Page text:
Peter Tatchell: Genetic explanations of homosexuality don’t add up

A commenter requested that I have a look at this article by British gay activist, Peter Tatchell. I had seen it before but it is worth reviewing.

I agree with most of it and certainly agree that whether someone is born gay is a separate question from public policy or even whether to suppress or repress feelings. This is a matter of free will.

I do not think the examples he gives for environment fatally discounts the possibility that there might be a very small number of people who find no flexibility in their homosexual desires. However, there is no proof that requires a belief in genetic determinism of sexuality either.

In general, I agree when he says: The truth is that nurture appears to be more important than nature when it comes to the formation of sexual orientation. Most studies indicate that genetic factors, while not unimportant, are of secondary significance compared to social influences, such as the relationship between a child and its parents, formative childhood experiences, cultural mores and peer pressure.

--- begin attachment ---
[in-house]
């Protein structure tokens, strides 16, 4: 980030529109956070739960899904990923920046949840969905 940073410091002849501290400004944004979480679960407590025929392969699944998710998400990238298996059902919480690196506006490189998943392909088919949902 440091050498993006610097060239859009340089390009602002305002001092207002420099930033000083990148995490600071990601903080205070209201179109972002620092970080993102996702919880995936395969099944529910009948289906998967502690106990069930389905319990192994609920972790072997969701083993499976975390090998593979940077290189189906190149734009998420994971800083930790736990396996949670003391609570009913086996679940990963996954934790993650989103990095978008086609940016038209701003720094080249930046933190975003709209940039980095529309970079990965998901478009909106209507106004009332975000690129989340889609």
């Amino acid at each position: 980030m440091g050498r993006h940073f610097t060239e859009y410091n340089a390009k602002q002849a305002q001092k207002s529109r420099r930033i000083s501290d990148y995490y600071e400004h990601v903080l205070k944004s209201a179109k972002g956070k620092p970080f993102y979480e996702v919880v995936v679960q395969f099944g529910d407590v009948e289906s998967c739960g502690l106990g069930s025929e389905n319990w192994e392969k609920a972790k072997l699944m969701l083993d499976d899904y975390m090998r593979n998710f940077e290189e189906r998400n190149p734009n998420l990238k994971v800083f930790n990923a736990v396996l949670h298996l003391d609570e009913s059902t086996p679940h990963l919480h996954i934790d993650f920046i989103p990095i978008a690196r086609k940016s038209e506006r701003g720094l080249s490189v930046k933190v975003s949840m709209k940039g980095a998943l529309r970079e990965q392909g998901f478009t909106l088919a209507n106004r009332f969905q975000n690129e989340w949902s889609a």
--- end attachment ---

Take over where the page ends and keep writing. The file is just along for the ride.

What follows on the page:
This could have come right out of I Do Exist.

Tatchell places the solidification of sexual orientation at 5 or 6, which might be an influence of psychoanalytic thinking. I would place it later and at varying ages for different people. Further, I think for some, I would say varying degrees of change could occur spontaneously much later in life. In fact, Tatchell describes situations like that.

This article is consistent with my impression that European gays have not banked their political aspirations on the born gay argument as in America.